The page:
Thursday, April 20, 2006

Gaze Into Infinity

Lance Mannion parses the conservative myth of what once was:
This is the Right Wing Kulturkampf ur-myth restated. Once upon time we were all good and well-behaved, if plagued by demons and temptations within. You know, back in the day, when lynching was a spectator sport, children were worked to death in factories and mineshafts, and employers thought nothing of hiring goons to beat and kill workers who dared strike for safer working conditions and decent pay.

Then came the Fall, and with it moral relativism, post-modernism, Freudianism, Marxism, feminism, birth control, Roe v. Wade, situation comedies that make dad into a buffoon, and black people who expect to live in our neighborhoods and send their kids to our schools...whoops, did we say that last one out loud? We meant entitlements, the nanny state, and the culture of dependence brought about by Welfare.

The temptation when things are bad now is to drop back into a mythologized history, one that never existed. As Mannion points out, this history isn't just about barbecues and social order--it has aspects we cannot in good conscience try and bring ourselves back to. Slightly more sophisticated indulgers might admit to the horrors of the past, but say they can be excised from the revival--we can bring back the community feeling of the 50s without also resurrecting the "segregated" part of said community. I applaud these people for at least recognizing that their collective past was not, in fact, idyllic, but it still misses the point: the whole schema of these time periods were intricately tied together--good and bad. This feeling of "community" that is so exalted, for example, was sustainable because it was socially permissible to exclude mistrusted minorities from the endeavor. It's easy to be friendly and neighborly when your entire neighborhood is of one race, class, religion, and mindset.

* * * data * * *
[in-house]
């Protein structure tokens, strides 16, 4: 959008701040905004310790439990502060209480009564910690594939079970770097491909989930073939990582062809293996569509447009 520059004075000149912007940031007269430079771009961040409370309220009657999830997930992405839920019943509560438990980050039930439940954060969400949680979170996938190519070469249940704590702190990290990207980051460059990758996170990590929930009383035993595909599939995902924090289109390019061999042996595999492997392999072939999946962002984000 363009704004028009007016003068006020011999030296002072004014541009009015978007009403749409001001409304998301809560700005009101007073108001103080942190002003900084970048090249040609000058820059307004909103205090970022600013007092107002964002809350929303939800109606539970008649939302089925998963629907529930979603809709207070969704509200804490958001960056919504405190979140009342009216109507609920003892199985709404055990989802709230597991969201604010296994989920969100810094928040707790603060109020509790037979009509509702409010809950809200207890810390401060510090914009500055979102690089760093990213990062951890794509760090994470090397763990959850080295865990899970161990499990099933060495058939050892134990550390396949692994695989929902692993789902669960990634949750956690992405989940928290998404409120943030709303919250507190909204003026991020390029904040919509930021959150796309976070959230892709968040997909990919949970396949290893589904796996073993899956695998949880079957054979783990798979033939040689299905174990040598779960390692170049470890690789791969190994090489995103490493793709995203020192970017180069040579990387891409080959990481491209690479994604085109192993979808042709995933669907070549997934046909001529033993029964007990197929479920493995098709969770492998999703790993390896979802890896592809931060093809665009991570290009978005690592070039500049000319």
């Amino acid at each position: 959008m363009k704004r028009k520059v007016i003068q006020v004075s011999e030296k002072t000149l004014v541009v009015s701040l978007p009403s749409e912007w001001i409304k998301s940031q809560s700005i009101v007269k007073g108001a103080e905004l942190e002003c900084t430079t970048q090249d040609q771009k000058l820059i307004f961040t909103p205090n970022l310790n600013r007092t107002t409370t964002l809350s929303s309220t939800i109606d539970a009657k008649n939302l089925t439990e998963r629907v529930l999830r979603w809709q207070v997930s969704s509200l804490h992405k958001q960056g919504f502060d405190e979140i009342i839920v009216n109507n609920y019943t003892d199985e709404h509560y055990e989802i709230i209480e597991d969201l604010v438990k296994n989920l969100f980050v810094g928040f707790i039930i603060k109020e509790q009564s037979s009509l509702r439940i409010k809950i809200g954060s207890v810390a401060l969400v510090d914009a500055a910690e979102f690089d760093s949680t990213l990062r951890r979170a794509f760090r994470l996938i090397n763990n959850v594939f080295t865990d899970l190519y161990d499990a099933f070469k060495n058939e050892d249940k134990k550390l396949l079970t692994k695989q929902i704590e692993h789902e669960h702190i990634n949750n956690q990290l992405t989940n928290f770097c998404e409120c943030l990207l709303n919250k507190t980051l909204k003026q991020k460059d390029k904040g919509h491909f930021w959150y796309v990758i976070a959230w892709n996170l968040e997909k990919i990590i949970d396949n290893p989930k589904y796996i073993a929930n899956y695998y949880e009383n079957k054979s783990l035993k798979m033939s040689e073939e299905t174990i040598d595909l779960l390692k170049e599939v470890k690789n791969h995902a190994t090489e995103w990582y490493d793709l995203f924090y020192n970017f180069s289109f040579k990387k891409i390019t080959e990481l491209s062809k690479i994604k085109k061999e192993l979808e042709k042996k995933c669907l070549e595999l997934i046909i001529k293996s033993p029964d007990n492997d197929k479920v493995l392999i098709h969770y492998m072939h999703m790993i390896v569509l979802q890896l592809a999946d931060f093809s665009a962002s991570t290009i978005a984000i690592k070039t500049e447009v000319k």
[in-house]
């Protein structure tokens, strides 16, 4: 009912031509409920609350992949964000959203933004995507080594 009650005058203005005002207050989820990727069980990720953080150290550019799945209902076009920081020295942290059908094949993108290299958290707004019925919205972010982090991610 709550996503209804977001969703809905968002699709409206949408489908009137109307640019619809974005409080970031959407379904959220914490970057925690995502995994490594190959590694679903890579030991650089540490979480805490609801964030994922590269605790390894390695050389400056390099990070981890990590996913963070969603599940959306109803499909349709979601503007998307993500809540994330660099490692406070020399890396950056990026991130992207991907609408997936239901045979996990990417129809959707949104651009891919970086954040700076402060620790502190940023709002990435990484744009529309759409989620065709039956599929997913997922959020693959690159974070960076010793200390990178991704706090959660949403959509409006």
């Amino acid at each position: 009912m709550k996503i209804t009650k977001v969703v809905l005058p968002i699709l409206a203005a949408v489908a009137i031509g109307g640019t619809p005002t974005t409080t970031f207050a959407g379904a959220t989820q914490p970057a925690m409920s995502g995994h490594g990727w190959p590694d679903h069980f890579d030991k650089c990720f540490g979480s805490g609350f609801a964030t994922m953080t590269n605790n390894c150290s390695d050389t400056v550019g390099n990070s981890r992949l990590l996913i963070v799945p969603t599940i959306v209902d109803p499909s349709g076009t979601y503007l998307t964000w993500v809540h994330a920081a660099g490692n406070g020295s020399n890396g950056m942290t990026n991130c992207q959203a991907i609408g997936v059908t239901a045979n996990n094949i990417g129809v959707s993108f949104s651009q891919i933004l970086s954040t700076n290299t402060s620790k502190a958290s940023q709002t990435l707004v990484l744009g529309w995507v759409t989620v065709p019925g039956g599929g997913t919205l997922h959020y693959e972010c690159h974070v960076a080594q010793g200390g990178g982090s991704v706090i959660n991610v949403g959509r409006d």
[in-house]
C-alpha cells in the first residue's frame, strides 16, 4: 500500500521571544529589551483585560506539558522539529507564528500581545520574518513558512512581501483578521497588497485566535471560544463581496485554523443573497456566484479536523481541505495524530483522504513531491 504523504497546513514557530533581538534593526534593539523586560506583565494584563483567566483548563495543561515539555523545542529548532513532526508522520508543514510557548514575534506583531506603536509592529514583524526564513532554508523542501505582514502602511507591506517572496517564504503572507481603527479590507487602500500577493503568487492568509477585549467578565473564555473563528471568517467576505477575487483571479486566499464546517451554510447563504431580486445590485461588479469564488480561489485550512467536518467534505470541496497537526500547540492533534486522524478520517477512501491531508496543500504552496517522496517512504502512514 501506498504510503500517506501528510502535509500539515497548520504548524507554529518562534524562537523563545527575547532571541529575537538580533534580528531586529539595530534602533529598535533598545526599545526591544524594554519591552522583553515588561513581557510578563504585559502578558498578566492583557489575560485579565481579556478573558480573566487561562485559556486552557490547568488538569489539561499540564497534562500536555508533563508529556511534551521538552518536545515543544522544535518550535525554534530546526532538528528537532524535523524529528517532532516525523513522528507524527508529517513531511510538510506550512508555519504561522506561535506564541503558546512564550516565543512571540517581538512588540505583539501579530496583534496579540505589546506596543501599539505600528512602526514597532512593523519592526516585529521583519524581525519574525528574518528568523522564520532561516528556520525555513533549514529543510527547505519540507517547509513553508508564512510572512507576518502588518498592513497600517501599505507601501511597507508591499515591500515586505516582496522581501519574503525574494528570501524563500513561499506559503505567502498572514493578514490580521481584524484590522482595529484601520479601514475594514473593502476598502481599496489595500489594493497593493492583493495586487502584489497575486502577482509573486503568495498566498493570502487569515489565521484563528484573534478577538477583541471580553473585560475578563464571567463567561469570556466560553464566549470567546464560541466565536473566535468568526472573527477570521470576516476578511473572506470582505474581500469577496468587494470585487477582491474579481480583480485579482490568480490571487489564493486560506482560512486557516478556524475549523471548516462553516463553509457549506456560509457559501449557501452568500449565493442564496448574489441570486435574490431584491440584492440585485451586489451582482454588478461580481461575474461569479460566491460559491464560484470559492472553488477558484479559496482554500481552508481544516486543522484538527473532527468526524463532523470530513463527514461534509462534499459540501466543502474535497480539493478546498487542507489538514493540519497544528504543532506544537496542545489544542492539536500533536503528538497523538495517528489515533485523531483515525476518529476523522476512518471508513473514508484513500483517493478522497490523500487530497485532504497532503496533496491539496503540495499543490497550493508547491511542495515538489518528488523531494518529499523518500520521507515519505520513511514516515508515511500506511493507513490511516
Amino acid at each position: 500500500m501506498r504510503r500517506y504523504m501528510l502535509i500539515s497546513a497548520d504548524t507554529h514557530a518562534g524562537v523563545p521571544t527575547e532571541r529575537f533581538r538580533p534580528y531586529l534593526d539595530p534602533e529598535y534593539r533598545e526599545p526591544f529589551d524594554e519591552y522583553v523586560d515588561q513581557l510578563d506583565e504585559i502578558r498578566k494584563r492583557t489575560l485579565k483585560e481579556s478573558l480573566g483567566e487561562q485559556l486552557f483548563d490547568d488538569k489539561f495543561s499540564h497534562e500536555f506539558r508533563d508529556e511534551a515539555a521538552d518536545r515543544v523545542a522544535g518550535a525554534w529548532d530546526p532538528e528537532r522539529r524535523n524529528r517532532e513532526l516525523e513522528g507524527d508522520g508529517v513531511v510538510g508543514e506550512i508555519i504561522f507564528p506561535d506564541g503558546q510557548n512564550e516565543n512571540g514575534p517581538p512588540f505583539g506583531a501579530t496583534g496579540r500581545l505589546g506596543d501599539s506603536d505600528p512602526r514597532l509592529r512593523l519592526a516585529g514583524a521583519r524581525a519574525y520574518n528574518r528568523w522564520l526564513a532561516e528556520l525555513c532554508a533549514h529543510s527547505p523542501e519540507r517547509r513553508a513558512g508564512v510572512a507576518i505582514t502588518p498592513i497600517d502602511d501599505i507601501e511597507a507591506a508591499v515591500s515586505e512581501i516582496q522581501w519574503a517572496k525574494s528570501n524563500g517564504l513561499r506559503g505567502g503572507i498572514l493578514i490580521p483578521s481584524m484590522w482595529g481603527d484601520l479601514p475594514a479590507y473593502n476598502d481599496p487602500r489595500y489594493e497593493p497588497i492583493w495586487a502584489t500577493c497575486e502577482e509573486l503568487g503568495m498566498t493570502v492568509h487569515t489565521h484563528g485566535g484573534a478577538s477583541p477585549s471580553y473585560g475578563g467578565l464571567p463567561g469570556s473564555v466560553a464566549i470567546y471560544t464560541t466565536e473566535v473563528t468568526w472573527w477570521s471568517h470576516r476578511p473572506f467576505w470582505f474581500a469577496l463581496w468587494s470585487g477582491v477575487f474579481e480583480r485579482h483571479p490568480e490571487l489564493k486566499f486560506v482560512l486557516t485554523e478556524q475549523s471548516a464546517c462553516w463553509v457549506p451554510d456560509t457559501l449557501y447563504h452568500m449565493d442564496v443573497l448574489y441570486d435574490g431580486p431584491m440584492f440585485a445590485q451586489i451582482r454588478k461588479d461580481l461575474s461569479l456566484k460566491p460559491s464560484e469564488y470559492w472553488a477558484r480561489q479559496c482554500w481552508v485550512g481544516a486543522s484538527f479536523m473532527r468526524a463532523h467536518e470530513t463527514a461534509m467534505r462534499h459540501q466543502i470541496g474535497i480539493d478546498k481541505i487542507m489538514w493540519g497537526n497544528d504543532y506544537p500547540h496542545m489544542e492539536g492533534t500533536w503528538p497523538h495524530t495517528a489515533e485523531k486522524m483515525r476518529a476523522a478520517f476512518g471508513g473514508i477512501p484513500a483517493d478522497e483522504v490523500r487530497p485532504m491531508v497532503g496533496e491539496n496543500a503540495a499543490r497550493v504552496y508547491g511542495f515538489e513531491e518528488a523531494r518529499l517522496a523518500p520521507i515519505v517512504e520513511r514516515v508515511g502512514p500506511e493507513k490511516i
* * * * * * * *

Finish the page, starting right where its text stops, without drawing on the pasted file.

The root of this falsification is nothing too complex: It's just easier. This is liberalism's strategic (not moral) flaw. It's asks people to run an endless marathon. History is an endless struggle for moral progress (though there is no guarantee that at any given moment we are moving forward instead of backwards). There is no place on the horizon where we can rest and say "We're here. We've reached paradise." Justice being an ideal, chasing it is like chasing infinity. Not only that, but liberalism has to always pick at its own scab. We have to constantly emphasize the failings of the present, constantly remind the people that the journey continues.